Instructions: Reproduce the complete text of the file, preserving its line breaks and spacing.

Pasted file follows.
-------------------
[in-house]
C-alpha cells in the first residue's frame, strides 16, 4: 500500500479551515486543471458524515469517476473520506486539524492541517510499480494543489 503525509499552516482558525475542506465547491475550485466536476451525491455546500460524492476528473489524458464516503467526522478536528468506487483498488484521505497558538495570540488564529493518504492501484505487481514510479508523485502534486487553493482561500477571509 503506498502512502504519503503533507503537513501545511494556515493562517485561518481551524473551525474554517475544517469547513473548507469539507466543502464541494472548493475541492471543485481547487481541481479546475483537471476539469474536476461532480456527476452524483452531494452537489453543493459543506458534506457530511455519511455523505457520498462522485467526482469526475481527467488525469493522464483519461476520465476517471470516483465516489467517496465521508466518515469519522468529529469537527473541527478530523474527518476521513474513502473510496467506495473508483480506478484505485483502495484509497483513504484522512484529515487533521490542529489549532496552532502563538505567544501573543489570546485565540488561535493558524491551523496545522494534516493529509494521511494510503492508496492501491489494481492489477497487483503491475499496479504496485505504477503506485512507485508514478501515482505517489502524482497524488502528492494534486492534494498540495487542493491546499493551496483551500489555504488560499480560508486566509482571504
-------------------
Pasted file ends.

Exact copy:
[in-house]
C-alpha cells in the first residue's frame, strides 16, 4: 500500500479551515486543471458524515469517476473520506486539524492541517510499480494543489 503525509499552516482558525475542506465547491475550485466536476451525491455546500460524492476528473489524458464516503467526522478536528468506487483498488484521505497558538495570540488564529493518504492501484505487481514510479508523485502534486487553493482561500477571509 503506498502512502504519503503533507503537513501545511494556515493562517485561518481551524473551525474554517475544517469547513473548507469539507466543502464541494472548493475541492471543485481547487481541481479546475483537471476539469474536476461532480456527476452524483452531494452537489453543493459543506458534506457530511455519511455523505457520498462522485467526482469526475481527467488525469493522464483519461476520465476517471470516483465516489467517496465521508466518515469519522468529529469537527473541527478530523474527518476521513474513502473510496467506495473508483480506478484505485483502495484509497483513504484522512484529515487533521490542529489549532496552532502563538505567544501573543489570546485565540488561535493558524491551523496545522494534516493529509494521511494510503492508496492501491489494481492489477497487483503491475499496479504496485505504477503506485512507485508514478501515482505517489502524482497524488502528492494534486492534494498540495487542493491546499493551496483551500489555504488560499480560508486566509482571504